Pediatric nursing, or the field of nursing that relates to treating children, is a specialized and sometimes stressful field. Pediatric nursing is not for everyone. Before you decide to specialize in pediatric nursing it is important to understand some drawbacks to the field, as well as the benefits.

How Do I Become a Pediatric Nurse?

Pediatric nursing is not offered as a specialty in nursing school, so the training that pediatric nurses receive comes through the job. Some hospitals provide an orientation for nurses that are interested in pediatric nursing. This training includes classroom as well as clinical training. Other hospitals do all of their training on the floor, partnering with the new pediatric nurse with an experienced nurse as a mentor. Regardless of which method is used at the hospital where you are employed, no one expects you to come directly from nursing school prepared to work in pediatrics without additional training.

Beyond the training that you receive from the hospital, there is specialized coursework available for nurses who are interested in becoming pediatric nurses. The American Heart Association offers a Pediatric Advanced Life Support course, and the Emergency Nurses Association offers the Emergency Nurse Pediatric Course. There is also the Society of Pediatric Nurses, a professional association for those in the field. After you have received training in pediatric nursing, you may want to obtain the Certified Pediatric Nurse certificate, which is available by exam.

Do I Want to Become a Pediatric Nurse?

While these facts address the amount of training that is involved in pediatric nursing, they do not explain the emotional toll of working as a pediatric nurse. Because pediatric nurses work solely with those under eighteen, it can be a difficult job. Working with young patients that are very ill is stressful. Not only must you deal with your patient, but the parents as well. It is a job that can be rewarding but draining as well. For those that are interested in working with children, it helps to understand what is involved.

Some types of pediatric nursing are less stressful than others. Working in the emergency room of a pediatric hospital will provide a good deal of variety to your day, and most patients suffer from cuts, broken bones and other injuries that, while frightening, are highly treatable. Working as a pediatric nurse in the oncology unit, on the other hand, is a very difficult job. The day after day exposure to extremely ill children and distraught parents require a special person to perform this job. Another challenge that many people have with working around pediatric patients that are very ill is that the children who spend so much time in the hospital become close to their caretakers, and the reverse is true as well. A child in the oncology unit may be there for weeks at a time or come in several times a week. This creates a strong attachment between the patient and nurse, which, if the patient does not survive, is very painful.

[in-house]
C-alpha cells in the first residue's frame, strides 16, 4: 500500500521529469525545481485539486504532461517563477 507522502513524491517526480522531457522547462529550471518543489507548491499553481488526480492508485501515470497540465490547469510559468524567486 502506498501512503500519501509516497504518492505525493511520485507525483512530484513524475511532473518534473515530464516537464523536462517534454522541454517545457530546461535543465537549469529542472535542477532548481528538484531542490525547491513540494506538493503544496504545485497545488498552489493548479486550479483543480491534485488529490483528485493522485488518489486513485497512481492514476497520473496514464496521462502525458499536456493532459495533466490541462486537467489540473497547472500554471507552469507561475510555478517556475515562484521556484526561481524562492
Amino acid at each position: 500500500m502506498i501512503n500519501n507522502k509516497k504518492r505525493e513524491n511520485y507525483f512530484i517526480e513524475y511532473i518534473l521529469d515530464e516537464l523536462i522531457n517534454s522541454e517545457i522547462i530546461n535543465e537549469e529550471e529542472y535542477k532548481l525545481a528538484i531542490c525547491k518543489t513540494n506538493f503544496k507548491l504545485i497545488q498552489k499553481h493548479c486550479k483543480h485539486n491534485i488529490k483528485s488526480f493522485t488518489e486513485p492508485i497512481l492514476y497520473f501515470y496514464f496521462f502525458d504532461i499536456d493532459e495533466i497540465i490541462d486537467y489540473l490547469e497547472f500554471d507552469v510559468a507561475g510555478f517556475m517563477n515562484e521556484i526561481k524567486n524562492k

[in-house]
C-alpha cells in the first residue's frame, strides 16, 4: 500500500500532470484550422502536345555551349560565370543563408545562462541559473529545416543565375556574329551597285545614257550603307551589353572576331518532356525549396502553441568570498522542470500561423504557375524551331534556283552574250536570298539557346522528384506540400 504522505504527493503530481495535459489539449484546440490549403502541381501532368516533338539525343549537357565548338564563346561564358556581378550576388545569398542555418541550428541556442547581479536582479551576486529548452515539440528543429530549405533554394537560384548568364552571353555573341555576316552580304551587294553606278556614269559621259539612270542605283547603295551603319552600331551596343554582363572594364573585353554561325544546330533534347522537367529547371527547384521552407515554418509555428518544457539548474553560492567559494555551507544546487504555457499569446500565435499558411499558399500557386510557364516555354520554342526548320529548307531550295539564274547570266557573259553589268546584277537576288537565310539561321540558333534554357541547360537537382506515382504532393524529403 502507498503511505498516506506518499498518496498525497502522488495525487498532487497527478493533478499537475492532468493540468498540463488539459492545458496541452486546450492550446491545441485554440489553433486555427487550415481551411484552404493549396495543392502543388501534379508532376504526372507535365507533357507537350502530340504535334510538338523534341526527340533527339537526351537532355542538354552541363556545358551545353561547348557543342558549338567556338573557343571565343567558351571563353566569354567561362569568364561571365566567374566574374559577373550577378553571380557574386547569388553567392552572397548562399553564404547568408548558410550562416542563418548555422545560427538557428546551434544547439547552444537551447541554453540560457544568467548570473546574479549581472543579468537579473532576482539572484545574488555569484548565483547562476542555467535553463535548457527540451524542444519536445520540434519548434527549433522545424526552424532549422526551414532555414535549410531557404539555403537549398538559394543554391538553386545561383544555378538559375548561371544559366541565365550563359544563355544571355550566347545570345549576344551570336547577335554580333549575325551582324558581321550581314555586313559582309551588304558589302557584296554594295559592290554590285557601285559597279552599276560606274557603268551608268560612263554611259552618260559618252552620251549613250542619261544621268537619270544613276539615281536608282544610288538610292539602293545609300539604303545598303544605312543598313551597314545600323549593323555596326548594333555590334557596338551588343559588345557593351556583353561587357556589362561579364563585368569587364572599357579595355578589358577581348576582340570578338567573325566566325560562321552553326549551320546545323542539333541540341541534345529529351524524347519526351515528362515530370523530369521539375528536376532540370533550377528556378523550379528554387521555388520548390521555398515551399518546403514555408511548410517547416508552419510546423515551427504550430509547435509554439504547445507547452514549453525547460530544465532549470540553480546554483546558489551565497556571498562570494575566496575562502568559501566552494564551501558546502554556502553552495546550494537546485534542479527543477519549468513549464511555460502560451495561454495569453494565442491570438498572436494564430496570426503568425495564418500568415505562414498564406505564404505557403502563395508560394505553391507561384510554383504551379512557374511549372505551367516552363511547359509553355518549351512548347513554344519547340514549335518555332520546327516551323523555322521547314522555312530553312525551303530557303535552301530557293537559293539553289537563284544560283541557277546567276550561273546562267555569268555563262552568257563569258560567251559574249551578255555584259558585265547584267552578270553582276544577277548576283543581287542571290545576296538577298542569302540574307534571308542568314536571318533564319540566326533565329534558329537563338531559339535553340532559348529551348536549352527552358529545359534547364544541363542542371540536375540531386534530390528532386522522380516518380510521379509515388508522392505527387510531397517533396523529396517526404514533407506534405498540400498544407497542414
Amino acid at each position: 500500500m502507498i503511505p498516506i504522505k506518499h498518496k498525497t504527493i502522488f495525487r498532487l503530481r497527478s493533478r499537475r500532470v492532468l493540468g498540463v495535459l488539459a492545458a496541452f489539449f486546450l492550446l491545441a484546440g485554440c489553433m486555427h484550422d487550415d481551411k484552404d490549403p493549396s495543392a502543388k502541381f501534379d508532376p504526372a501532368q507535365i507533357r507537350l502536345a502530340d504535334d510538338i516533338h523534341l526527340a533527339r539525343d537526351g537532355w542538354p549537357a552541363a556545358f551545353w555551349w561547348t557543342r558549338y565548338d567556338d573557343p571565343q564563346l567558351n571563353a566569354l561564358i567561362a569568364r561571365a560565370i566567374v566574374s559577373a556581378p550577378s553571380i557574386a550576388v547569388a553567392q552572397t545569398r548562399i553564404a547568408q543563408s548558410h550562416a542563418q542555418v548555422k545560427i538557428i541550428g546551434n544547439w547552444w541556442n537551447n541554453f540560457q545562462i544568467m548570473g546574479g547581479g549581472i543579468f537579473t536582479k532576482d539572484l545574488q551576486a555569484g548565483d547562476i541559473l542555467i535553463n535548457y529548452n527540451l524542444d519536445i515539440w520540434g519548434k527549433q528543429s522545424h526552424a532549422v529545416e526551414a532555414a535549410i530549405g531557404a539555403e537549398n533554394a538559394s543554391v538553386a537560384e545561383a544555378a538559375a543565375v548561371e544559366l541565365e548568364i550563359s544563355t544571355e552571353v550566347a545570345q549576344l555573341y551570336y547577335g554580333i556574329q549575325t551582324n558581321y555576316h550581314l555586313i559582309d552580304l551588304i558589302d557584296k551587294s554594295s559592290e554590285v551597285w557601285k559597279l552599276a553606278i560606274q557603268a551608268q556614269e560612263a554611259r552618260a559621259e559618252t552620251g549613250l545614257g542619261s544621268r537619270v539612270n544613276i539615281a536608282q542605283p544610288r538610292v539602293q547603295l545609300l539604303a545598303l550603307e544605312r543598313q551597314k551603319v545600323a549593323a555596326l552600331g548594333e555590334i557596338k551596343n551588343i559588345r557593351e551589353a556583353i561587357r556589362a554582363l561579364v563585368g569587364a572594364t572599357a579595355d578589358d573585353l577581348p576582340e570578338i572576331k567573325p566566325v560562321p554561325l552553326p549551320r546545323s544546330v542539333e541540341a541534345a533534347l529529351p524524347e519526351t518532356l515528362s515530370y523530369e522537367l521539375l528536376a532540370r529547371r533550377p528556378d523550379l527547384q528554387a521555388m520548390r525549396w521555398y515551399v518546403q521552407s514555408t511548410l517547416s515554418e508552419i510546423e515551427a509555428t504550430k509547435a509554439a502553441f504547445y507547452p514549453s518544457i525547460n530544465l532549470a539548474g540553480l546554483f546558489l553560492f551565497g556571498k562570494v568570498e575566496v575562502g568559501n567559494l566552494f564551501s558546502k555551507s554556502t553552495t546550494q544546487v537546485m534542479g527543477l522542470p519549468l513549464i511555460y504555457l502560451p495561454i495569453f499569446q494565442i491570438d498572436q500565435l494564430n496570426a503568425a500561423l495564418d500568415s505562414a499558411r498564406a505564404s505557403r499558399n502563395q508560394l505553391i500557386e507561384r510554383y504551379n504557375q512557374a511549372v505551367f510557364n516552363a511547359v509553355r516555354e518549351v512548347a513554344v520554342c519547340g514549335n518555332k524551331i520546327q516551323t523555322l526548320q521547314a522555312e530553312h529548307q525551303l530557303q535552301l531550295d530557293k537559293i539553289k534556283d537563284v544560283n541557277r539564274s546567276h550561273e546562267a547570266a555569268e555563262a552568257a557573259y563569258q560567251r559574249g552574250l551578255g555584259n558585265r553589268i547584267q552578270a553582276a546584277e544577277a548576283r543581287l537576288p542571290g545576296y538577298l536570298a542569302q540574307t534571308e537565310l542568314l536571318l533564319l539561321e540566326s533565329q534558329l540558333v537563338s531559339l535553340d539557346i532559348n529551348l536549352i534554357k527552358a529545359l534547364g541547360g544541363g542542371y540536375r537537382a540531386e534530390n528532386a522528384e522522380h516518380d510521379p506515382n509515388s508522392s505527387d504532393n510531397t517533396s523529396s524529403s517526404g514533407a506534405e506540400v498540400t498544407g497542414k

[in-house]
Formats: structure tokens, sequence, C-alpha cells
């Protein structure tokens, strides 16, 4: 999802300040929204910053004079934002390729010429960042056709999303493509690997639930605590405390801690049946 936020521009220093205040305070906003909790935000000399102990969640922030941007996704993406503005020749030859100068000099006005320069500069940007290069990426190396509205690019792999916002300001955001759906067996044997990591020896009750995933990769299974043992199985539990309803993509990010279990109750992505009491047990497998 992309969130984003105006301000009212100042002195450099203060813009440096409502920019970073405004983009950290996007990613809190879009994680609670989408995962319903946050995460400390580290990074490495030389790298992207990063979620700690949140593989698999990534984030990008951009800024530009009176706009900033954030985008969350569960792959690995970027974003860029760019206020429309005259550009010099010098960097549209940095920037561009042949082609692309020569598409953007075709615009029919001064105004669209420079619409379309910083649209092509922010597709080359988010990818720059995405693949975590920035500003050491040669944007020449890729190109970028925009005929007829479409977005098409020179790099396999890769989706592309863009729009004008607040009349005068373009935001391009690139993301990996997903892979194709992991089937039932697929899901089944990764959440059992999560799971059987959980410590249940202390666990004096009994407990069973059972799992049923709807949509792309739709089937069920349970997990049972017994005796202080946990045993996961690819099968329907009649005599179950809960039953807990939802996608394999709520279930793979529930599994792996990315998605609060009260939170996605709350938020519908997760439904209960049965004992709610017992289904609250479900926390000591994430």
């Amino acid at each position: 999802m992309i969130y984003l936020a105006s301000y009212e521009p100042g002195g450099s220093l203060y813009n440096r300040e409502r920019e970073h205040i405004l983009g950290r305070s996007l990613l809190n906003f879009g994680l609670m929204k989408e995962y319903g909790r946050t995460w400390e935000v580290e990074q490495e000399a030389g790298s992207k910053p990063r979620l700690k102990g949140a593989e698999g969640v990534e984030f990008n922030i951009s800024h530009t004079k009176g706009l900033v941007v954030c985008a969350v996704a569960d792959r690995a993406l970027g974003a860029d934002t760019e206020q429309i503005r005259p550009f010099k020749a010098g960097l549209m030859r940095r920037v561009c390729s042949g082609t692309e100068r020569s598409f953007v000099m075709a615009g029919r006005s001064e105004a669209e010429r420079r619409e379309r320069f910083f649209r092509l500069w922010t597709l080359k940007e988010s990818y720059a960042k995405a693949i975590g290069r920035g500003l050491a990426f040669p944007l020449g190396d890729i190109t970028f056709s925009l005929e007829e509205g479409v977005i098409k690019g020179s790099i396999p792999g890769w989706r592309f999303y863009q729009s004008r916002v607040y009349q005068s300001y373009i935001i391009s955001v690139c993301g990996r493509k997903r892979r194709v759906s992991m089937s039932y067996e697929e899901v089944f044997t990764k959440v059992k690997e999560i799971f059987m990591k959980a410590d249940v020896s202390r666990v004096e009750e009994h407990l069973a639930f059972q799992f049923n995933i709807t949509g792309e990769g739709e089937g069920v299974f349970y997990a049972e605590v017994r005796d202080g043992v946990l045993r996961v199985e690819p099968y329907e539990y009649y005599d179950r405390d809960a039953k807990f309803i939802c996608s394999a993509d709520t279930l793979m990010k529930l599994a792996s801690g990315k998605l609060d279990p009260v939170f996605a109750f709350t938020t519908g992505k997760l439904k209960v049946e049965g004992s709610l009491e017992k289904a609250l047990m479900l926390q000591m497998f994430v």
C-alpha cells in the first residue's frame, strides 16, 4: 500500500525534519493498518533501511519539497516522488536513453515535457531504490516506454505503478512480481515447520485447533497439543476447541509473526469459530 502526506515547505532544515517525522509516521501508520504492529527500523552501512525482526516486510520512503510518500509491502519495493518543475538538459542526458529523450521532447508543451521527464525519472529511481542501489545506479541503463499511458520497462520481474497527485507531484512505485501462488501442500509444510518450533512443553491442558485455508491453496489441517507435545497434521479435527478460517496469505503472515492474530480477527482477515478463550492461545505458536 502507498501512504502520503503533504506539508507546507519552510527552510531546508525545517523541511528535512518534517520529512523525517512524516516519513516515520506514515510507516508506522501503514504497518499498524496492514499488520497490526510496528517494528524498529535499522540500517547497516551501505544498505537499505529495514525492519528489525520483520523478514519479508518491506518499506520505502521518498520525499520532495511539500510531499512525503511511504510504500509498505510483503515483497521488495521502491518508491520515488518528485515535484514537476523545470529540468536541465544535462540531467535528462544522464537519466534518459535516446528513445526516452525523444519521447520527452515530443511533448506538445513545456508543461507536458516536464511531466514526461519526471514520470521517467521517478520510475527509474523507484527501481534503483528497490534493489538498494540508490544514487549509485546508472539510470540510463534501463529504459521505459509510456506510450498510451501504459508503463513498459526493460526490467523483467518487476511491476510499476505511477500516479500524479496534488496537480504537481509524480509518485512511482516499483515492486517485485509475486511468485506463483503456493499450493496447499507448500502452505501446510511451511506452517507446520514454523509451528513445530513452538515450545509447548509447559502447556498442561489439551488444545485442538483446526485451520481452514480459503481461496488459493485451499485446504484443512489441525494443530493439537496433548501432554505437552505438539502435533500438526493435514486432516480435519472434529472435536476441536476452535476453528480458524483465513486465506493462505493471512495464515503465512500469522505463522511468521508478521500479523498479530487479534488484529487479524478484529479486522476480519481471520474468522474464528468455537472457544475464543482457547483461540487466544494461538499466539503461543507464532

For those that can work as a pediatric nurse with very sick patients, the job can be very rewarding. The joys of watching a child regain his strength and get to return to school cannot be compared to any other situation, and the bond that you develop with your young patients is priceless.

To determine if you are suited to work as a pediatric nurse, it helps to be very self-aware. Are you easily upset? Does seeing other people sad or frightened upset you? If so, pediatric nursing may not be your best career path. If you want to work with children, but are concerned that you may not be comfortable working around very sick children, consider a career as a pediatric nurse in the emergency room or operating room. In those places, you are exposed to less illness and you are not around the same children for extended periods of time.

Make Pediatric Nursing Work for You

If you choose to become a pediatric nurse, there are a variety of steps that you can take to reduce the stress of your job. Regular exercise and healthy eating both contribute to a general sense of well-being. It is also important to develop an informal support group of friends or family members that you can talk to about the stress of your day. Another way to reduce the stress involved in pediatric nursing is to rotate to other units. Spend some time in the pediatric intensive care unit, and then move to the OR. Not only does this give you an emotional break, but it provides you with a well-rounded skill set.

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